Treasure chest: The Mary Rose's final resting place
Wilkinson Eyre Architects and Pringle Brandon’s museum will set the Mary Rose in a highly tailored jewellery box
Nobody knows why, on 19 July 1545, Henry VIII’s flagship, the Mary Rose, sank in the Solent near Portsmouth during a battle with the French fleet. The loss was in one respect fortuitous: when the ship capsized, its starboard side became embedded in clay below the soft sediment of the seabed, enabling it to survive intact. Its port side eroded after its hull filled with silt and what remained of the ship was then protected by a layer of hard clay.
‘Tudor buildings have changed physically over the years, but the Mary Rose and the objects on board are exactly as they were,’ says Chris Wilkinson, director of Wilkinson Eyre Architects, which, with interior architect Pringle Brandon, designed the new Mary Rose Museum. Scheduled to complete in 2016 after a four-year fit-out, it will replace the more ad hoc facility that opened in 1984, two years after the ship was raised from the sea bed. Both the ship and the objects salvaged from it will continue to add to our understanding of Tudor history. Pringle Brandon senior partner Chris Brandon, a diver and marine archaeologist, cites an example: ‘Although the ship sank after the English Reformation, they found rosaries on board,’ he says.
‘It’s now sitting in a cocoon, getting to the final stage of conservation,’ continues Brandon. ‘For nearly 30 years, the wreck of the hull has been preserved in a “hot box” – a sort of insulated rubber bag – and sprayed with polyethylene glycol (PEG), a water-based wax solution.’
The plan is to switch off this spray for the duration of the fit-out phase, allowing the ship to be air-dried in a highly controlled, airtight environment within the hot box, enclosed by the museum’s new external envelope. The hot box itself will be removed in 2016.
Along with the remains of the hull, many of the museum’s 19,000 original objects are light-sensitive, so a carefully orchestrated gradation of light levels is required in the interior. Illuminance levels will be between 50 and 200 lux in display spaces, higher in circulation areas and highest in places remote from the displays, such as the entrance. Vitron seals were required to prevent PEG ingress into light fittings which illuminate the hull. These will be replaced during the fit-out and light drivers will be located outside display cases to allow ventilation and maintenance without opening them.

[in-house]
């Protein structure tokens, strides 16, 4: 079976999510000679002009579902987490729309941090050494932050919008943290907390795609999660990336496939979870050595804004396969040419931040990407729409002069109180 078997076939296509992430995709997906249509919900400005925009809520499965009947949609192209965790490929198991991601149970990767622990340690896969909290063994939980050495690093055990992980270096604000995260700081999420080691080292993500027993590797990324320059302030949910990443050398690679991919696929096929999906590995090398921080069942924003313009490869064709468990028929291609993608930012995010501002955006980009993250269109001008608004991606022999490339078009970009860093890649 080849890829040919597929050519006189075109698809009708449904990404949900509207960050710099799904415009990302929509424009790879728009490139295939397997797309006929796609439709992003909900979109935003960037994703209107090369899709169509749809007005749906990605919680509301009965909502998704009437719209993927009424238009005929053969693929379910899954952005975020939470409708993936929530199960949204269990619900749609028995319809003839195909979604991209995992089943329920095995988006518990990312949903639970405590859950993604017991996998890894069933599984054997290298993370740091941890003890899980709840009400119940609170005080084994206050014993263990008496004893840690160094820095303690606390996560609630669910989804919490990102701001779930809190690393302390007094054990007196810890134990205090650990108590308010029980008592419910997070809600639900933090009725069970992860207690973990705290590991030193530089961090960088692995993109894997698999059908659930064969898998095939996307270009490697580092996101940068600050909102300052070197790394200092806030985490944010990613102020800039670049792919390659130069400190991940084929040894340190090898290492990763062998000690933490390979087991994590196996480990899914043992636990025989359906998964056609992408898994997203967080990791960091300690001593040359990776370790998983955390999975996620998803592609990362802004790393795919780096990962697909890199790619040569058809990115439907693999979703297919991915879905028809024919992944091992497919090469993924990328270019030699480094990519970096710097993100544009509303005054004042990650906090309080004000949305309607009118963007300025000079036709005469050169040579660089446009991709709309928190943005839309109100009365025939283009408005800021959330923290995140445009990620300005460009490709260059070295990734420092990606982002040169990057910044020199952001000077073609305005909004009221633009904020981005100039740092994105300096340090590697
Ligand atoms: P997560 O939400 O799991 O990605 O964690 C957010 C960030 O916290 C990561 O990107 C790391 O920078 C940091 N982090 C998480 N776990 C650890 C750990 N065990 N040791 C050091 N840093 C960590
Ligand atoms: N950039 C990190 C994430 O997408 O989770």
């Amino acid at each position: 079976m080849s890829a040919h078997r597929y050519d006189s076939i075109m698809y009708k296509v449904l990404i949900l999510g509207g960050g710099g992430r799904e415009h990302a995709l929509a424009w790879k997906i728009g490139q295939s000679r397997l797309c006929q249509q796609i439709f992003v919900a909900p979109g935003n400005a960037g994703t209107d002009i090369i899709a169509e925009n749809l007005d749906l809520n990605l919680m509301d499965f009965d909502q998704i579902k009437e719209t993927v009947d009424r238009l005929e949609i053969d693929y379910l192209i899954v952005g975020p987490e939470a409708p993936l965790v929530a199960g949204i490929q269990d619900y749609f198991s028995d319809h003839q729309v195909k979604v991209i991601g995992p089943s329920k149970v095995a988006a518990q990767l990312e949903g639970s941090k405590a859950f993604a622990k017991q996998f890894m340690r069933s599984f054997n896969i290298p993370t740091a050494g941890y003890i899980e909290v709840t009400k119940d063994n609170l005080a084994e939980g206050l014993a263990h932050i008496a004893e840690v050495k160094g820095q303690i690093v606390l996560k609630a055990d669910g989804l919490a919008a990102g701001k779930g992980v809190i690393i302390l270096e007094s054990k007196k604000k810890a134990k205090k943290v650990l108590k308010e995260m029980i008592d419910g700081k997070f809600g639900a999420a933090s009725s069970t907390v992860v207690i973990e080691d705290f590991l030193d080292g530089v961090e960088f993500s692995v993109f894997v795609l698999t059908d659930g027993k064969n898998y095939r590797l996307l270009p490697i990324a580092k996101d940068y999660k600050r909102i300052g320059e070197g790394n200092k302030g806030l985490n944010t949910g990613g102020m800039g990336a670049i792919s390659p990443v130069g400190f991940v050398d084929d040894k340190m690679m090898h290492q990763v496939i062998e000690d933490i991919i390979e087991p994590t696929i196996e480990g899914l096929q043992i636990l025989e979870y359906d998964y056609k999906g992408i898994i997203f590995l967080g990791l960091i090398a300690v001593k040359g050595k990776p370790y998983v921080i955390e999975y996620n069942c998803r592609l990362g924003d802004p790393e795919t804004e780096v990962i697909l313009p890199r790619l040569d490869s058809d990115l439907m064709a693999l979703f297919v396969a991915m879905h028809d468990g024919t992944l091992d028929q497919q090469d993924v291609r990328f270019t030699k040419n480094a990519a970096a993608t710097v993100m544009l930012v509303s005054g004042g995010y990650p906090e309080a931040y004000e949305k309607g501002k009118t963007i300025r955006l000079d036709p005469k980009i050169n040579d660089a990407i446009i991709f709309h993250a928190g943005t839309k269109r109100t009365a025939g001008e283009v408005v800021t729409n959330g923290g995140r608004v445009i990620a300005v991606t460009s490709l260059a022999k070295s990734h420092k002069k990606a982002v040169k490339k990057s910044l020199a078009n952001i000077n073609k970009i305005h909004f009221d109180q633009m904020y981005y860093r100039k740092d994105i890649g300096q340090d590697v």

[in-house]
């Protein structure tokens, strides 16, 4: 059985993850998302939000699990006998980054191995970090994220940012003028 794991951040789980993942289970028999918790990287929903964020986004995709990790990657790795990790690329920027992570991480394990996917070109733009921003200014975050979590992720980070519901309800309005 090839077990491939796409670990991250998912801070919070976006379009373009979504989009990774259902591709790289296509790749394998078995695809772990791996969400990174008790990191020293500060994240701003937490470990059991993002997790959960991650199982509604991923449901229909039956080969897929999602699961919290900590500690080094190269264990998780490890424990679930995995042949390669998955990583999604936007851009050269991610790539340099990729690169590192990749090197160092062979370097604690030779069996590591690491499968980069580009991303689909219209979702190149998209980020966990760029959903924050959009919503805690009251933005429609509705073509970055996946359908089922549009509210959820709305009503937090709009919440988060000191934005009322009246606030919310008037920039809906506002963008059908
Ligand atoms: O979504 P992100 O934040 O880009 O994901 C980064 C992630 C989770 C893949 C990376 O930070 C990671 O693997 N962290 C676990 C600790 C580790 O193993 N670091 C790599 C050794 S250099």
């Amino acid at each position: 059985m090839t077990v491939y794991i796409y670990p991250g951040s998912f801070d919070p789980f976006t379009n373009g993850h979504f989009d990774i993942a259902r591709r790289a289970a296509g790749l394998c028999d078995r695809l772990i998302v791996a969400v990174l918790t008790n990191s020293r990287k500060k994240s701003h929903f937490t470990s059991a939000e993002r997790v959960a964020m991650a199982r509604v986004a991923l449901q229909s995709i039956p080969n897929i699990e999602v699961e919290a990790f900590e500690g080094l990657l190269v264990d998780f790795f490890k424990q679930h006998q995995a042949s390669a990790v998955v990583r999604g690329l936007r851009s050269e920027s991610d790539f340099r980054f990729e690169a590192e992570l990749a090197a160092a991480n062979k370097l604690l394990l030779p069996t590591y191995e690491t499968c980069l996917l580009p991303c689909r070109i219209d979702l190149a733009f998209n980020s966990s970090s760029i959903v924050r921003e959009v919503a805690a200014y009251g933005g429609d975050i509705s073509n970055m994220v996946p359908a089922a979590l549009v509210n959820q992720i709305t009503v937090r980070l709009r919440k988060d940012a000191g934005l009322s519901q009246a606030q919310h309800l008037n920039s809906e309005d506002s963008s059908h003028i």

‘It isn’t really necessary to remove the structure used to hoist the hull and it would involve many risks,’ says Wilkinson. The hull’s maintenance cranes would be costly to replace or modify and will be retained.
As part of the fire safety strategy, horizontal evacuation is provided by open stairs, allowing simultaneous evacuation of the whole museum. L1 automatic fire detection is fitted throughout and the main structural frame has a 60-minute fire resistance.
Concept and layout
Building performance was paramount. ‘We designed the museum from the inside out, seeing the ship and original objects as jewels, and conceiving the museum as a jewellery box, rather than a dominant architectural statement. It’s a light touch strategy,’ says Wilkinson.